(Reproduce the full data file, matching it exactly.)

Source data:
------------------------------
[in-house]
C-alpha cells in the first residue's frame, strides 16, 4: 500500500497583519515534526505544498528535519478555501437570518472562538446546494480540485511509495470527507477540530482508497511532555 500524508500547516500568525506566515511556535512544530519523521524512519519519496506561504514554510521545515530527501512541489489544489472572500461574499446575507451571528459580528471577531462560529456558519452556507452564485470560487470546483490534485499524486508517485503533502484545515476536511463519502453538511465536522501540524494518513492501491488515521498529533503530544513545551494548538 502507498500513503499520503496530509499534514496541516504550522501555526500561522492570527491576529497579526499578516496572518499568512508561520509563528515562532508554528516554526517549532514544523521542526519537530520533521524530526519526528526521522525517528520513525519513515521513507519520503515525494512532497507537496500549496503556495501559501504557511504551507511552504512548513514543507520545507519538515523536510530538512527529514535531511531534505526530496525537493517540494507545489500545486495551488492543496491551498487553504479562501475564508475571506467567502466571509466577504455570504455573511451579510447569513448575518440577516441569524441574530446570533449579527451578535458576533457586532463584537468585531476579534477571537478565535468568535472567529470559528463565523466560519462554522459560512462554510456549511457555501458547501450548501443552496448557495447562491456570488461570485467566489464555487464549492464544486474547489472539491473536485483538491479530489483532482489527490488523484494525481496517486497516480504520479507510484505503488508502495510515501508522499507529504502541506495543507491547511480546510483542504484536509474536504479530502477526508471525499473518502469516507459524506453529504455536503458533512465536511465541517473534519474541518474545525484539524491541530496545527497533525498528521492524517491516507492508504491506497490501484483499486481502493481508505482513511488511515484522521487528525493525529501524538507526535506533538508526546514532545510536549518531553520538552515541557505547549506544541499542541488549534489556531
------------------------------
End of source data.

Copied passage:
[in-house]
C-alpha cells in the first residue's frame, strides 16, 4: 500500500497583519515534526505544498528535519478555501437570518472562538446546494480540485511509495470527507477540530482508497511532555 500524508500547516500568525506566515511556535512544530519523521524512519519519496506561504514554510521545515530527501512541489489544489472572500461574499446575507451571528459580528471577531462560529456558519452556507452564485470560487470546483490534485499524486508517485503533502484545515476536511463519502453538511465536522501540524494518513492501491488515521498529533503530544513545551494548538 502507498500513503499520503496530509499534514496541516504550522501555526500561522492570527491576529497579526499578516496572518499568512508561520509563528515562532508554528516554526517549532514544523521542526519537530520533521524530526519526528526521522525517528520513525519513515521513507519520503515525494512532497507537496500549496503556495501559501504557511504551507511552504512548513514543507520545507519538515523536510530538512527529514535531511531534505526530496525537493517540494507545489500545486495551488492543496491551498487553504479562501475564508475571506467567502466571509466577504455570504455573511451579510447569513448575518440577516441569524441574530446570533449579527451578535458576533457586532463584537468585531476579534477571537478565535468568535472567529470559528463565523466560519462554522459560512462554510456549511457555501458547501450548501443552496448557495447562491456570488461570485467566489464555487464549492464544486474547489472539491473536485483538491479530489483532482489527490488523484494525481496517486497516480504520479507510484505503488508502495510515501508522499507529504502541506495543507491547511480546510483542504484536509474536504479530502477526508471525499473518502469516507459524506453529504455536503458533512465536511465541517473534519474541518474545525484539524491541530496545527497533525498528521492524517491516507492508504491506497490501484483499486481502493481508505482513511488511515484522521487528525493525529501524538507526535506533538508526546514532545510536549518531553520538552515541557505547549506544541499542541488549534489556531